Children who are living away from home may be particularly vulnerable, e.g. those in residential care homes, residential schools and healthcare settings.
When children are placed in an emergency situation, all medical consents/needs and method of communication need to be clearly documented and provided to the setting.
Multi-agency protocols for times of transition must include a communication strategy and young people must be supported to participate in the development of their transition plans, particularly in their transition to adulthood.
Where there are safeguarding concerns in relation to a disabled child, they must receive the same level of protection from harm as any other child. Any professional who has a safeguarding concern about a disabled child, should follow the usual procedure for responding to concerns of abuse and neglect.
When making a referral to Children’s Social Care or Early Help, it is useful to consider the answers to the following questions:
Where the threshold has been met, First Response will liaise with the appropriate teams to determine who will commence a Section 47 Investigation under the Children Act 1989.
Extra resources may be necessary, especially where the child has speech, language and communication needs. For example, it may be necessary to obtain an assessment from a teacher and speech and language specialist as to the best way of working with the child. The child’s preferred method of communication must be given the utmost priority (Taylor et al, 2014).
The number of carers involved with the child should be established, as well as where the care is provided and when. At the Strategy Discussion, consideration should be given to appointing a support worker to consider any complex issues arising from the disability.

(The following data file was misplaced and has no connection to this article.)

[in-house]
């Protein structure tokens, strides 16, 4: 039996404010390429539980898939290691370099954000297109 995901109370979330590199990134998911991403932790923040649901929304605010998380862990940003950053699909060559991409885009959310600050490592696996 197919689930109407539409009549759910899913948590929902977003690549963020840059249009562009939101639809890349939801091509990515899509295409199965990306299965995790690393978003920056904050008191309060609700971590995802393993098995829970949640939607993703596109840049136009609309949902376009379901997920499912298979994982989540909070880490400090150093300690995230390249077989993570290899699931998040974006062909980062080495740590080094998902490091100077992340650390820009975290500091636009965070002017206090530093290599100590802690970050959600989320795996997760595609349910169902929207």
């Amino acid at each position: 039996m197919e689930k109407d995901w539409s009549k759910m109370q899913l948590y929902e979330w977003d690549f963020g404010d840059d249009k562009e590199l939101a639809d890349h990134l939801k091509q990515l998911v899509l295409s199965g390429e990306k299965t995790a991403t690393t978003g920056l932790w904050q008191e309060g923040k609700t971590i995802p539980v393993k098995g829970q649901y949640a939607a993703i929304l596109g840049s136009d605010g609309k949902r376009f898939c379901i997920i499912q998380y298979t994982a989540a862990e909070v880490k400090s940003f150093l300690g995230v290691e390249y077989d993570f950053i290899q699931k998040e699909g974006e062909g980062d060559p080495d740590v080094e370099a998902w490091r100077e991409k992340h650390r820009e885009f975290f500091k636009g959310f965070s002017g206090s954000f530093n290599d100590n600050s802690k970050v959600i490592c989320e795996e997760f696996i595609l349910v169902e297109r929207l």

If a facilitator or interpreter is required, they should be involved when planning the investigation. Where there is an interview with the disabled child, consideration should be given to whether any additional equipment or facilities are required, and whether someone with specialist skills in the child’s preferred method of communication should be involved. All those involved in an investigation must ensure that they communicate clearly with the disabled child and the family, as well as with each other, as there are likely to a greater number of professionals involved.
Deprivation of liberty
Article 5 of the Human Rights Act states that ‘everyone has the right to liberty and security of person. No one shall be deprived of his or her liberty [unless] in accordance with a procedure prescribed in law’.
High levels of supervision and restrictions imposed due to a child's disability or behaviours could in some instances be considered a deprivation of liberty (and therefore abusive).
Local authorities must consider whether any children in need or Looked After Children are being deprived of their liberty, but are not able to provide consent to a deprivation of liberty on behalf of a child or young person.
Where children are not looked after, parents can give consent for deprivation of liberty if it falls within the zone of parental responsibility under the age of 16 years. Deprivation of liberty can also be lawful if warranted under statute (Section 25 of the Children Act, secure accommodation provisions).
For a young person aged 16-17, currently only the Court of Protection can authorise a Deprivation of Liberty, as parents or the Local Authority cannot consent to a confinement.